8 cylinder front engine iconic vehicle
  • User avatar
  • User avatar
  • User avatar
User avatar
By Crumpler
#119601
Hey you guys, I’m chasing a rich condition and trying to check off all the boxes on the hardware side before I go nuts with software side of ecu tune.

I have the Ford Motorsports 24 pound four hole injectors. I’m thinking they are three years old.
Limited miles.

Car warmed up fully.
It readings on exhaust manifold all pretty consistent 450 ish, except for number eight which gave me readings of 530 ish Degrees F.
Number 3 was cooler like 370.

Significant? Or red herring.
I have the stock 24’s that I can put back on.
User avatar
By Crumpler
#119602
This is the second half:

I have widebands on each side of the xpipe.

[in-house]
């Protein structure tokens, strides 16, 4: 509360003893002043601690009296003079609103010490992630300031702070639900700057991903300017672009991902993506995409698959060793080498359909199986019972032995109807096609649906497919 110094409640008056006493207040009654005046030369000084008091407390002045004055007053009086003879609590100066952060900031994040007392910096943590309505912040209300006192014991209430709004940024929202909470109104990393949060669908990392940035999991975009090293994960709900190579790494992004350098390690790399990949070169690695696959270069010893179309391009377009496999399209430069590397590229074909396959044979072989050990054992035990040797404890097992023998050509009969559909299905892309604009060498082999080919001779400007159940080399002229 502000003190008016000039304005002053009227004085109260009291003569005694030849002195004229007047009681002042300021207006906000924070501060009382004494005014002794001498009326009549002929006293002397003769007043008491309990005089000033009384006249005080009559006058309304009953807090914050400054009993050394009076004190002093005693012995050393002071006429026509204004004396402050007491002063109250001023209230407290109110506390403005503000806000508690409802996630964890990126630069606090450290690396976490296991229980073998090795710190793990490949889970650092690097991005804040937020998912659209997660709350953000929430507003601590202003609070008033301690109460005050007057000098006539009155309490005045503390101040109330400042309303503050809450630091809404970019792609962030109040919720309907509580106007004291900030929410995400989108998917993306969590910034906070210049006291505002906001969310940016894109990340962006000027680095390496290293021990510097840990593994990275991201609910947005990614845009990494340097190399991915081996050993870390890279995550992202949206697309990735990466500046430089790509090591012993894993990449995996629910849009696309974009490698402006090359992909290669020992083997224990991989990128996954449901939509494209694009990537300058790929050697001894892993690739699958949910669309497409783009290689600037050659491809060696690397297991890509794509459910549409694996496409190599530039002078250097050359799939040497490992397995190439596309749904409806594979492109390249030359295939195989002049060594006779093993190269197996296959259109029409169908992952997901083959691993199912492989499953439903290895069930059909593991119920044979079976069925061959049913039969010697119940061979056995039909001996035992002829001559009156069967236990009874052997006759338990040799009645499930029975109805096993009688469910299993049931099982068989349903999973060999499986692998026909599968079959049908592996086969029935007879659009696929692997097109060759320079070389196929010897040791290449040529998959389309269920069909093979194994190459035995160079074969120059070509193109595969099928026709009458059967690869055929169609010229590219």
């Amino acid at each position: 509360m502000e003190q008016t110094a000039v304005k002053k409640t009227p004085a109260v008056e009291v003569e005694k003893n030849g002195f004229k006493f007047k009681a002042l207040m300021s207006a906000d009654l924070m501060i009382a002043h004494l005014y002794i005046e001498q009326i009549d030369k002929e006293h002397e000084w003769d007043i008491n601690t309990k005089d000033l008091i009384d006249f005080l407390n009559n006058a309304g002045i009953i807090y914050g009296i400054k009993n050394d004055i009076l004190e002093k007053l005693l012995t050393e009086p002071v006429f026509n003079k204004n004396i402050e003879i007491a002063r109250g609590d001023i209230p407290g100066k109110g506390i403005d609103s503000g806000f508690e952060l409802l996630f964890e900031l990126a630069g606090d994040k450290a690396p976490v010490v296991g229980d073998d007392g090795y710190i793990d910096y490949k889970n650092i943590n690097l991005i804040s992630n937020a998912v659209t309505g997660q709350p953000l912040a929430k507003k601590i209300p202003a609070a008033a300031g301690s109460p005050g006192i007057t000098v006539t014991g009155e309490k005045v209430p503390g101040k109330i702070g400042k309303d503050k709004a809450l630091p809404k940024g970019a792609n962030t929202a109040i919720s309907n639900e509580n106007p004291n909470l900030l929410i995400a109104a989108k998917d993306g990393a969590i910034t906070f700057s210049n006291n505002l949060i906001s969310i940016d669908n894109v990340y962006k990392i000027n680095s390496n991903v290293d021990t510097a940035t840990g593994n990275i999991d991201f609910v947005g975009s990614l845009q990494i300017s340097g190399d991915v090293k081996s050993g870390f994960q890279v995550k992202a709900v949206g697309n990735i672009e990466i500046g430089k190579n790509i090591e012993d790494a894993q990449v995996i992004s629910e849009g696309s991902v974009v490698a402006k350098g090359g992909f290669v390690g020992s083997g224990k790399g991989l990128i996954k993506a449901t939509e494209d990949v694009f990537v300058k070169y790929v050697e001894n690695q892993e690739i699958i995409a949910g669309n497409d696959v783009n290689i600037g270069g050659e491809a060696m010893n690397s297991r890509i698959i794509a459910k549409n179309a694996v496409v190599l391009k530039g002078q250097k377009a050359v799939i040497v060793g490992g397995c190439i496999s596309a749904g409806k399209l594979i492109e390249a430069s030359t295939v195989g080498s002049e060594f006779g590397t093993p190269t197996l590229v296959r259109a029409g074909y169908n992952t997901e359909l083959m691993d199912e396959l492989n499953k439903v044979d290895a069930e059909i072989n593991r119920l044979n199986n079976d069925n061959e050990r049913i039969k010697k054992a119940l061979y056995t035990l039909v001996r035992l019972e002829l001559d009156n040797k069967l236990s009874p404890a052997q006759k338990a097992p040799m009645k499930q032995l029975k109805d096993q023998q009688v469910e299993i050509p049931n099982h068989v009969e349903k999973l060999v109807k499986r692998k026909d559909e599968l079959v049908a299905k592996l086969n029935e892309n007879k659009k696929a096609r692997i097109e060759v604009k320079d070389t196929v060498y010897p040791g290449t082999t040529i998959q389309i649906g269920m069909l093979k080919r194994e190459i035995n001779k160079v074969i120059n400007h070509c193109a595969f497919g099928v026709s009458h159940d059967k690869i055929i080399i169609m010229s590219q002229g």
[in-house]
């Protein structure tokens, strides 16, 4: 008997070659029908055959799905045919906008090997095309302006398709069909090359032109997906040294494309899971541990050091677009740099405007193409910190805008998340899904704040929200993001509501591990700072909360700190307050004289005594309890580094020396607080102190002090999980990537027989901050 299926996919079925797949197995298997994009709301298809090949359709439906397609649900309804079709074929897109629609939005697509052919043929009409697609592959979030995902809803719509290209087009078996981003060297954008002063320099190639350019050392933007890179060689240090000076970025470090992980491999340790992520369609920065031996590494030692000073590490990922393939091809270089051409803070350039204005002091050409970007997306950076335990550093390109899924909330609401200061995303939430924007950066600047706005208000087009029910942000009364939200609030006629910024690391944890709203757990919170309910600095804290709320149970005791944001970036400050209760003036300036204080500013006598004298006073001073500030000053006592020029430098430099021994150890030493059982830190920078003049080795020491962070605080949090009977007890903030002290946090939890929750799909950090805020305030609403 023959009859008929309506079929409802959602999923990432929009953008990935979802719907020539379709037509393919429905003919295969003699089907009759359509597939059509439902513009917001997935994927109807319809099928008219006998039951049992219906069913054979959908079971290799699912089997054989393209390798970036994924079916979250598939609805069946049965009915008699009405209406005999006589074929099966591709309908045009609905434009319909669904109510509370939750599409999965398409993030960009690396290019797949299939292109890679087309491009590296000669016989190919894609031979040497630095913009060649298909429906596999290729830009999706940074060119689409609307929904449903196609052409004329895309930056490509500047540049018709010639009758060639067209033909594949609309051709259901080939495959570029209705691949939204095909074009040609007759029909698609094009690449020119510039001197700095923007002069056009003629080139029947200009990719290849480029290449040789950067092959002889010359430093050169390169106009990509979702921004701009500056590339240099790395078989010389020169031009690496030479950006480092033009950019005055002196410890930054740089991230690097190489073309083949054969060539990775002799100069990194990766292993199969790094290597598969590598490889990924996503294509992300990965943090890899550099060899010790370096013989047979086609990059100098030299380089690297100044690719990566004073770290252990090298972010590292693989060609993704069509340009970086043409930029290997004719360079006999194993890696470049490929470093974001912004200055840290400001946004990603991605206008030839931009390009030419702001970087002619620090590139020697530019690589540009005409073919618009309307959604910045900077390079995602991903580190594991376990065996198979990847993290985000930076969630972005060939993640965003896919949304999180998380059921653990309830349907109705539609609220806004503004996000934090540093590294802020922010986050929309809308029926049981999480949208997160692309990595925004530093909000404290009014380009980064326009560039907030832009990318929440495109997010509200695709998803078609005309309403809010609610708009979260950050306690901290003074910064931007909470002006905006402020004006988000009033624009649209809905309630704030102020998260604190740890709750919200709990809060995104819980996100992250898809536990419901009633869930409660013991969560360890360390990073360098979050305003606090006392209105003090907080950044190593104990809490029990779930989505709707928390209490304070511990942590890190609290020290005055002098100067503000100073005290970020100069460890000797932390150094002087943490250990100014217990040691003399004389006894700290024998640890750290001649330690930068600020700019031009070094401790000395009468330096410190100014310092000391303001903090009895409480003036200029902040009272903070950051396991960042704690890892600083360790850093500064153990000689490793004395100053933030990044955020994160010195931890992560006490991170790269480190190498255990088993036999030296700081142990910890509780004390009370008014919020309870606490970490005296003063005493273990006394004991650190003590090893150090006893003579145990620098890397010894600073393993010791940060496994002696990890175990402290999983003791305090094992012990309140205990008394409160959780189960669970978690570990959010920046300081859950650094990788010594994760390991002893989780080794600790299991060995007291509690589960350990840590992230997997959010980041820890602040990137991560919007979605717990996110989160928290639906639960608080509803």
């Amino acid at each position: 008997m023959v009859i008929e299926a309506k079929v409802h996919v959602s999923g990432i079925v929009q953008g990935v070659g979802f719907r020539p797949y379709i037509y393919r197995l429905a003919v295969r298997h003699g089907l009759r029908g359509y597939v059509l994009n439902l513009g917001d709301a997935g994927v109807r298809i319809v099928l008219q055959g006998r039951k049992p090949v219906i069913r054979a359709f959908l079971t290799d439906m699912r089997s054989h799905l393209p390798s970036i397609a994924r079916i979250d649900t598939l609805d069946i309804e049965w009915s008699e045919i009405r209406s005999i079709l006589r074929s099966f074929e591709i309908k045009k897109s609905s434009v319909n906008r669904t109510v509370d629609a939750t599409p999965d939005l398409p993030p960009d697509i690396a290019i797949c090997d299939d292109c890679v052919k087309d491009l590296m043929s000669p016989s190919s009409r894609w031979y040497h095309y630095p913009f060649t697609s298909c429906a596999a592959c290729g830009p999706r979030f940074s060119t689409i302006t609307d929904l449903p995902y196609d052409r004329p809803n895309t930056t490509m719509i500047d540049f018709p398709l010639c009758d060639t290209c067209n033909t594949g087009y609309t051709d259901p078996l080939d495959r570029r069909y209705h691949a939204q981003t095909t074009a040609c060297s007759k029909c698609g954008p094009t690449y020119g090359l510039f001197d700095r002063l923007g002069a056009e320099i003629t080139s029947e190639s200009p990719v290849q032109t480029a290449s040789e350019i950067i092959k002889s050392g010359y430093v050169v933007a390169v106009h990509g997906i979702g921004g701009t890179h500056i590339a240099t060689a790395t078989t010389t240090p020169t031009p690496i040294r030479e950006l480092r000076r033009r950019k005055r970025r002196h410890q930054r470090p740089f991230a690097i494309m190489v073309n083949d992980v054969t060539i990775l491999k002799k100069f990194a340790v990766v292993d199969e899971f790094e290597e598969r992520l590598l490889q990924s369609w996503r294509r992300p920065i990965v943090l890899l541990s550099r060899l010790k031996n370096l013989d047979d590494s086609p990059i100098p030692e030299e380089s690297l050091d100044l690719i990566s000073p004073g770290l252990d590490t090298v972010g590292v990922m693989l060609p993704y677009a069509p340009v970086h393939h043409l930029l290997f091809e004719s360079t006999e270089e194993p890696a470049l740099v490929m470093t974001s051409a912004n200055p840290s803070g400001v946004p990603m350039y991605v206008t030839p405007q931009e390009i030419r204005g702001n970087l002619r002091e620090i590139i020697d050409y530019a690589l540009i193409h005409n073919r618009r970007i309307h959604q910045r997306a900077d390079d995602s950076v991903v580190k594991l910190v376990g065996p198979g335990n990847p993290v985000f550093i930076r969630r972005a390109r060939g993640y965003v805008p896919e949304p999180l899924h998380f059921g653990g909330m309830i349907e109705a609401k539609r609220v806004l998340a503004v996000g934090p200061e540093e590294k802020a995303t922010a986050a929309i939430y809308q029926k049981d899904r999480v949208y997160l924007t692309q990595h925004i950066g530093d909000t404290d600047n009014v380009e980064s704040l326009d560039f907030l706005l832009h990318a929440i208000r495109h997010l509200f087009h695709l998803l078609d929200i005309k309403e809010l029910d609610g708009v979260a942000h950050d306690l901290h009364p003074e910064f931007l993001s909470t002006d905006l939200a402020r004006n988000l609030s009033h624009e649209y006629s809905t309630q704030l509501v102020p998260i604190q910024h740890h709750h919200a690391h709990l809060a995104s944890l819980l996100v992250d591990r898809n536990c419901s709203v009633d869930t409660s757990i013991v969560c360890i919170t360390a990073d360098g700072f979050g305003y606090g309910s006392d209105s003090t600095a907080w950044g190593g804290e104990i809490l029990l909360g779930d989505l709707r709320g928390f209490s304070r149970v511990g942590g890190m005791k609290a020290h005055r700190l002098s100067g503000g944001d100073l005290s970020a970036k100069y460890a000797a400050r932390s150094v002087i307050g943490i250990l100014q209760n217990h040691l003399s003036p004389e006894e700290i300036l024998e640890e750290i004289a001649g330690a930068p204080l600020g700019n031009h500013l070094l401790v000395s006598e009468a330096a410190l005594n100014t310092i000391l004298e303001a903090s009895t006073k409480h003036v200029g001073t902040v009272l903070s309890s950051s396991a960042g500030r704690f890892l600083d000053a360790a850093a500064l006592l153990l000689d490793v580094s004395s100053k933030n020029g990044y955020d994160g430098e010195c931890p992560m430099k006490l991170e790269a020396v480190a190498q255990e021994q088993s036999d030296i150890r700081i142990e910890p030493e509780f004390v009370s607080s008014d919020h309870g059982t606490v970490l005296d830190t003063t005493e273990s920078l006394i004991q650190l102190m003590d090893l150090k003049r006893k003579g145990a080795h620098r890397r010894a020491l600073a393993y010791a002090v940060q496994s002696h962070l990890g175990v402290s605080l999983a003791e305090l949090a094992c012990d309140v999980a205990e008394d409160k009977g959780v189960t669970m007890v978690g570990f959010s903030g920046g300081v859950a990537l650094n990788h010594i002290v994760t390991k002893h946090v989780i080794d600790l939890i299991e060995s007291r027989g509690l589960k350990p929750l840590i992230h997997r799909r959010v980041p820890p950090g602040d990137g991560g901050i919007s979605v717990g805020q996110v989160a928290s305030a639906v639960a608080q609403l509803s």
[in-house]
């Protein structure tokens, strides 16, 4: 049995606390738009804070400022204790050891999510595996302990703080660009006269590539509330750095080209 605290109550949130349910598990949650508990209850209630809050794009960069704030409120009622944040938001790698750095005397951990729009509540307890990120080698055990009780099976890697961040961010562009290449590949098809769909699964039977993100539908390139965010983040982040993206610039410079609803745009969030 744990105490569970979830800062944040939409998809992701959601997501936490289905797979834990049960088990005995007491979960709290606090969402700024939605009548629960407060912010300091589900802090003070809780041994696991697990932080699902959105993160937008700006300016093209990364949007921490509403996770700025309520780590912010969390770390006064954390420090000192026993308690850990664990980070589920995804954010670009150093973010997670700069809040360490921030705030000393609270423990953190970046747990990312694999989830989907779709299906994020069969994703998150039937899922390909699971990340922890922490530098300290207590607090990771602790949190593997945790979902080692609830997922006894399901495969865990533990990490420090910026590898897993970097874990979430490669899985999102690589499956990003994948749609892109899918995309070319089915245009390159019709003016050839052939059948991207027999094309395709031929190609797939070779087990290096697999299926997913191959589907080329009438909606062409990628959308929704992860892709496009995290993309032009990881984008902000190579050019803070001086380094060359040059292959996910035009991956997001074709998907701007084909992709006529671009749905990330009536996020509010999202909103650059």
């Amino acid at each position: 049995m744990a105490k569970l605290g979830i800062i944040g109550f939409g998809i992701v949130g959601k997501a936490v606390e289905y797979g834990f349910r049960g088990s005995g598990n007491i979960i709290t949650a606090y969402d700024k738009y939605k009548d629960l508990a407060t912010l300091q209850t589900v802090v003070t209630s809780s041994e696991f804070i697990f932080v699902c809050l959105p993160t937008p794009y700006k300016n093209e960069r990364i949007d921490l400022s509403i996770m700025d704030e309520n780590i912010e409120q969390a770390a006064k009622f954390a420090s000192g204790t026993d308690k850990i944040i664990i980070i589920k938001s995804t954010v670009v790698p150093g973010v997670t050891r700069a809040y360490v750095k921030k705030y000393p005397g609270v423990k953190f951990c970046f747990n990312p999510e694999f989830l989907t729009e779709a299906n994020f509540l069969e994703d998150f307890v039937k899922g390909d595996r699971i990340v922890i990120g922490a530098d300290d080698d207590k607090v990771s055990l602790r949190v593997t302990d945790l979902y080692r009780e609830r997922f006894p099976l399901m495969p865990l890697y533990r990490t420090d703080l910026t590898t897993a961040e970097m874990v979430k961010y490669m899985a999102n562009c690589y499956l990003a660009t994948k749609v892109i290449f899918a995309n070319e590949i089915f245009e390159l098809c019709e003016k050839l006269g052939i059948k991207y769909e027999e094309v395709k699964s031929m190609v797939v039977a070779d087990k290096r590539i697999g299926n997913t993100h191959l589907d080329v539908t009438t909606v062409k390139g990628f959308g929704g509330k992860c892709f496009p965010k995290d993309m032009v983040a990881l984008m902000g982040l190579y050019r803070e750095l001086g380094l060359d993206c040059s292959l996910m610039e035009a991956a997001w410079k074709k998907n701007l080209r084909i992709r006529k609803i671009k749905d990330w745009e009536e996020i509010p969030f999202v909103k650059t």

Both read same rich condition which doesn’t support bad injector, but maybe multiple failures. Odds don’t support that.
User avatar
By worf
#119643
Longer post later. Hopefully.

Have you ever seen the tops of your pistons? (i.e. Carbon build up?)
User avatar
By Crumpler
#120331
worf wrote: Wed Dec 01, 2021 3:00 pm Longer post later. Hopefully.

Have you ever seen the tops of your pistons? (i.e. Carbon build up?)
I have now.
:barf:

Pulled injectors, they all clicked with voltage on the bench FWIW.
All plugs fouled from recent pig rich runs.
Boroscope pictures show carbon build up, some moderate. It looks like some recent sludge residue with a mild to rough cobblestone appearance, I assume from last 30 years.
I was going to do a solvent clean through spark plug holes, with some endoscope tools unless that is insane.
I was going to do a warm compression test after wards and see if normal. Bigger decision if not.
Image
Image
Image
Image
User avatar
By worf
#120337
Apparently a longer response was not forthcoming :banghead:

Uniform carbon buildup can cause problems on individual cylinders because with our 1970s/80s-technology engines the cylinders aren't balanced. On an S4/GT/GTS cylinder 3 is the first to provide serious misfires with uniform buildup across all cylinders.